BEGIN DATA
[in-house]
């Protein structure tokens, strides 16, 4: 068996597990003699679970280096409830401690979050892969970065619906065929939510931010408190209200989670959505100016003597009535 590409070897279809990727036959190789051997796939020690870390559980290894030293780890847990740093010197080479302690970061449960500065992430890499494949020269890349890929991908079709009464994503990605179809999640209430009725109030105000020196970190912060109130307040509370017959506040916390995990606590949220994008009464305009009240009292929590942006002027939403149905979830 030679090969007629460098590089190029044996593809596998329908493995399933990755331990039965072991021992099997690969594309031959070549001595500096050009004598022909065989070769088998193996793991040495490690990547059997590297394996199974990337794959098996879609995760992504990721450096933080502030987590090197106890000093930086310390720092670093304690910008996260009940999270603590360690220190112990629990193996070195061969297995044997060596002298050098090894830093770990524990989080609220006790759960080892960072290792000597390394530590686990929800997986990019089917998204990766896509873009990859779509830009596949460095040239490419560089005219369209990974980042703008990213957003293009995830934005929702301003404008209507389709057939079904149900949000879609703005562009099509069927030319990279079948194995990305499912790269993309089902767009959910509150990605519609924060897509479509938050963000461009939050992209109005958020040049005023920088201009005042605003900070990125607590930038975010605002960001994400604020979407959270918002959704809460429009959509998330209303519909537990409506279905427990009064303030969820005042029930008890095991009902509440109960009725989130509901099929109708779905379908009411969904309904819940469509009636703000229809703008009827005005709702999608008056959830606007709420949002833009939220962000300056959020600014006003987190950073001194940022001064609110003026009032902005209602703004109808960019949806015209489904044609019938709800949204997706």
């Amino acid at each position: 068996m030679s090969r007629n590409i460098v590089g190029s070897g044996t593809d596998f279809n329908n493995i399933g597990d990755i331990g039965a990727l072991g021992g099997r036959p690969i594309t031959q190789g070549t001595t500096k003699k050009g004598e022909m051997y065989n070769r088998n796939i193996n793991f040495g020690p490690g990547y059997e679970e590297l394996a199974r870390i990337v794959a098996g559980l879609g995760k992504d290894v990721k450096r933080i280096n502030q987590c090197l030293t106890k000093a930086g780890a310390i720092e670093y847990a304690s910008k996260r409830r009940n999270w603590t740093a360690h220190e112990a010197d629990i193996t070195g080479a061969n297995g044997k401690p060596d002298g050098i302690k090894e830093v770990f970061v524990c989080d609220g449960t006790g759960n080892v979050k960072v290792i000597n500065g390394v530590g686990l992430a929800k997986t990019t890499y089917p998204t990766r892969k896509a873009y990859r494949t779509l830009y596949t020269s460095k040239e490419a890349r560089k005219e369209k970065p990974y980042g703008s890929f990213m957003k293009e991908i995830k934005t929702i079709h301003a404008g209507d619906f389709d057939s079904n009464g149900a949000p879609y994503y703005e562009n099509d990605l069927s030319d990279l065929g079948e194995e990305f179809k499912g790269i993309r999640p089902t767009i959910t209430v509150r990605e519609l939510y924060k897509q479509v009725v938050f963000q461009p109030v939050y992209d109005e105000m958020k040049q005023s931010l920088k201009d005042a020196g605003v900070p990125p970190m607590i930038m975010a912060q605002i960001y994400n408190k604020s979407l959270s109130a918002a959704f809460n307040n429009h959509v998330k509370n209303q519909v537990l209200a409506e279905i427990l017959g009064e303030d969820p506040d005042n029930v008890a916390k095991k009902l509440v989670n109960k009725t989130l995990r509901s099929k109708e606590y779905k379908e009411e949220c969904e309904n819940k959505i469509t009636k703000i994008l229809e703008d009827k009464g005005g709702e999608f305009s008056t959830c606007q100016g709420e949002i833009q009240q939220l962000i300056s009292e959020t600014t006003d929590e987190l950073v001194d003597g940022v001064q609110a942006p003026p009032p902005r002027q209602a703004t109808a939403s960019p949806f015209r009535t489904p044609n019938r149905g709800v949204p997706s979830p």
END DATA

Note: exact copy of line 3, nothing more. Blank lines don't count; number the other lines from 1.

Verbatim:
């Amino acid at each position: 068996m030679s090969r007629n590409i460098v590089g190029s070897g044996t593809d596998f279809n329908n493995i399933g597990d990755i331990g039965a990727l072991g021992g099997r036959p690969i594309t031959q190789g070549t001595t500096k003699k050009g004598e022909m051997y065989n070769r088998n796939i193996n793991f040495g020690p490690g990547y059997e679970e590297l394996a199974r870390i990337v794959a098996g559980l879609g995760k992504d290894v990721k450096r933080i280096n502030q987590c090197l030293t106890k000093a930086g780890a310390i720092e670093y847990a304690s910008k996260r409830r009940n999270w603590t740093a360690h220190e112990a010197d629990i193996t070195g080479a061969n297995g044997k401690p060596d002298g050098i302690k090894e830093v770990f970061v524990c989080d609220g449960t006790g759960n080892v979050k960072v290792i000597n500065g390394v530590g686990l992430a929800k997986t990019t890499y089917p998204t990766r892969k896509a873009y990859r494949t779509l830009y596949t020269s460095k040239e490419a890349r560089k005219e369209k970065p990974y980042g703008s890929f990213m957003k293009e991908i995830k934005t929702i079709h301003a404008g209507d619906f389709d057939s079904n009464g149900a949000p879609y994503y703005e562009n099509d990605l069927s030319d990279l065929g079948e194995e990305f179809k499912g790269i993309r999640p089902t767009i959910t209430v509150r990605e519609l939510y924060k897509q479509v009725v938050f963000q461009p109030v939050y992209d109005e105000m958020k040049q005023s931010l920088k201009d005042a020196g605003v900070p990125p970190m607590i930038m975010a912060q605002i960001y994400n408190k604020s979407l959270s109130a918002a959704f809460n307040n429009h959509v998330k509370n209303q519909v537990l209200a409506e279905i427990l017959g009064e303030d969820p506040d005042n029930v008890a916390k095991k009902l509440v989670n109960k009725t989130l995990r509901s099929k109708e606590y779905k379908e009411e949220c969904e309904n819940k959505i469509t009636k703000i994008l229809e703008d009827k009464g005005g709702e999608f305009s008056t959830c606007q100016g709420e949002i833009q009240q939220l962000i300056s009292e959020t600014t006003d929590e987190l950073v001194d003597g940022v001064q609110a942006p003026p009032p902005r002027q209602a703004t109808a939403s960019p949806f015209r009535t489904p044609n019938r149905g709800v949204p997706s979830p």